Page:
The Impact of Hemodynamic Reflex Compensation Following Myocardial Infarction on Subsequent Ventricular Remodeling

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Patients who survive a myocardial infarction (MI) are at high risk for ventricular dilation
and heart failure. While infarct size is an important determinant of post-MI remodeling,
different patients with the same size infarct often display different levels of left ventricular
(LV) dilation. The acute physiologic response to MI involves reflex compensation,
whereby increases in heart rate (HR), arterial resistance, venoconstriction, and contractility of the surviving myocardium act to maintain mean arterial pressure (MAP). We
hypothesized that variability in reflex compensation might underlie some of the reported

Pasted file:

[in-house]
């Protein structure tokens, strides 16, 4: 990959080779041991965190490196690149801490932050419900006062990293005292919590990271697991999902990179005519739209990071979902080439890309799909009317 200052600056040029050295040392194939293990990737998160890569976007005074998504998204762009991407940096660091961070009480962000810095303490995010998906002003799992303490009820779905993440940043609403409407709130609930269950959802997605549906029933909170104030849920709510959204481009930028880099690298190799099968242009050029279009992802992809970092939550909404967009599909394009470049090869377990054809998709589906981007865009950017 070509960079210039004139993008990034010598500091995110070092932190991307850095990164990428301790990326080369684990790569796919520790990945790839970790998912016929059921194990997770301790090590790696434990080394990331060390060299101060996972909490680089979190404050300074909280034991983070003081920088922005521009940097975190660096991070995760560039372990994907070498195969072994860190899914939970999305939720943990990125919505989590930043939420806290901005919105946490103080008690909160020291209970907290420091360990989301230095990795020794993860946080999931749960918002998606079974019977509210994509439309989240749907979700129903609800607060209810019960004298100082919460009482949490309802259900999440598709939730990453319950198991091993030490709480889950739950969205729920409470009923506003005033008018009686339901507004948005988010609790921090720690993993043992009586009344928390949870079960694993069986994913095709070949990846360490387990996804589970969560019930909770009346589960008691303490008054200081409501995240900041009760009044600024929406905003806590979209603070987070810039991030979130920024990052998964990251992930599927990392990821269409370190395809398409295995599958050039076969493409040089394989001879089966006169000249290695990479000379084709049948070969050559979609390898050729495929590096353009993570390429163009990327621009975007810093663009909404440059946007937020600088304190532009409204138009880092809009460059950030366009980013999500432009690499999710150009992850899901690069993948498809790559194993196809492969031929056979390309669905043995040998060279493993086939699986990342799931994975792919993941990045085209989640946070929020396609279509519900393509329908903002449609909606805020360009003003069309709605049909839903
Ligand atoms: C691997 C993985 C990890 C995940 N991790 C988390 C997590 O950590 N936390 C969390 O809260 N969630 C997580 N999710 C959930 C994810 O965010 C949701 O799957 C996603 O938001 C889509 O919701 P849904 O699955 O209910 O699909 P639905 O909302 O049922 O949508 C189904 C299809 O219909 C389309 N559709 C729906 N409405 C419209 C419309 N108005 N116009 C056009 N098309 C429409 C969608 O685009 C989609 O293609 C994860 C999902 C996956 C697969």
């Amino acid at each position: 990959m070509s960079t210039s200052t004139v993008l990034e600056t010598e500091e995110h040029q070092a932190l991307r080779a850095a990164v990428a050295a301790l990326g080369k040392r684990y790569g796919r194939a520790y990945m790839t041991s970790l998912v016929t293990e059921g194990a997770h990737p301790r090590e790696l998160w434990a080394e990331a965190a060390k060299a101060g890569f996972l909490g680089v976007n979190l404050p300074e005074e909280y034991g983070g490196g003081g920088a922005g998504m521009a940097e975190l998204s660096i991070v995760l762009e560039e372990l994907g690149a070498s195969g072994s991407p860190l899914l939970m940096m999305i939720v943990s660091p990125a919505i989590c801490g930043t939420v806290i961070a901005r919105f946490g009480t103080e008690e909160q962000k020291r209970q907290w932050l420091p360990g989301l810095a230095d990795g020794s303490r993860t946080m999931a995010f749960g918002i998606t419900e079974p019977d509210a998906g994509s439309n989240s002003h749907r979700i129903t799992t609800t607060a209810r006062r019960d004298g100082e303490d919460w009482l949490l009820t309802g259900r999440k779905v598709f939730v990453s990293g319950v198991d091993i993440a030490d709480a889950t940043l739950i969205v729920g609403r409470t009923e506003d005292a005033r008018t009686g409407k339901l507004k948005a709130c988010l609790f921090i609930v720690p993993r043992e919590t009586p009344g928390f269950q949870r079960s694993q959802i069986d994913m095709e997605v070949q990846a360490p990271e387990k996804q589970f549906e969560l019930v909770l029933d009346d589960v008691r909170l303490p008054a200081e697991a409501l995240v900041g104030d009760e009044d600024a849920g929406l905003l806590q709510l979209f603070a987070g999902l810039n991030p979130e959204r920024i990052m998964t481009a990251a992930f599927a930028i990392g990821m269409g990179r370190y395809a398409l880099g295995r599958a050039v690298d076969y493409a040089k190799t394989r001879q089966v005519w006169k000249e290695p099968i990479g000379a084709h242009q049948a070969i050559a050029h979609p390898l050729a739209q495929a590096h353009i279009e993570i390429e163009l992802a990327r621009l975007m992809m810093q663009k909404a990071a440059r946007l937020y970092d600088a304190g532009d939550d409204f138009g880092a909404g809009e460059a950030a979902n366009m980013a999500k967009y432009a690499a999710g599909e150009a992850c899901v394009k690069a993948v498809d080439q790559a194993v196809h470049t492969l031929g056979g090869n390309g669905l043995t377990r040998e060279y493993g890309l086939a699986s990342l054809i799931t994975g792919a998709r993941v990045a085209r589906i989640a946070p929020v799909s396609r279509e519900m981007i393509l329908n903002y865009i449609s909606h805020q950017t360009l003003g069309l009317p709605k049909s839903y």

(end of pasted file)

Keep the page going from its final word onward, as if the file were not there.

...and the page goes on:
variability in post-MI remodeling, a hypothesis that is difficult to test using experimental
data alone because some reflex responses are difficult or impossible to measure directly.
We, therefore, employed a computational model to estimate the balance of compensatory
mechanisms from experimentally reported hemodynamic data. We found a strikingly
wide range of compensatory reflex profiles in response to MI in dogs and verified that
pharmacologic blockade of sympathetic and parasympathetic reflexes nearly abolished
this variability. Then, using a previously published model of postinfarction remodeling,
we showed that observed variability in compensation translated to variability in predicted LV dilation consistent with published data. Treatment with a vasodilator shifted
the compensatory response away from arterial and venous vasoconstriction and toward
increased HR and myocardial contractility. Importantly, this shift reduced predicted dilation, a prediction that matched prior experimental studies. Thus, postinfarction reflex
compensation could represent both a source of individual variability in the extent of LV
remodeling and a target for therapies aimed at reducing that remodeling.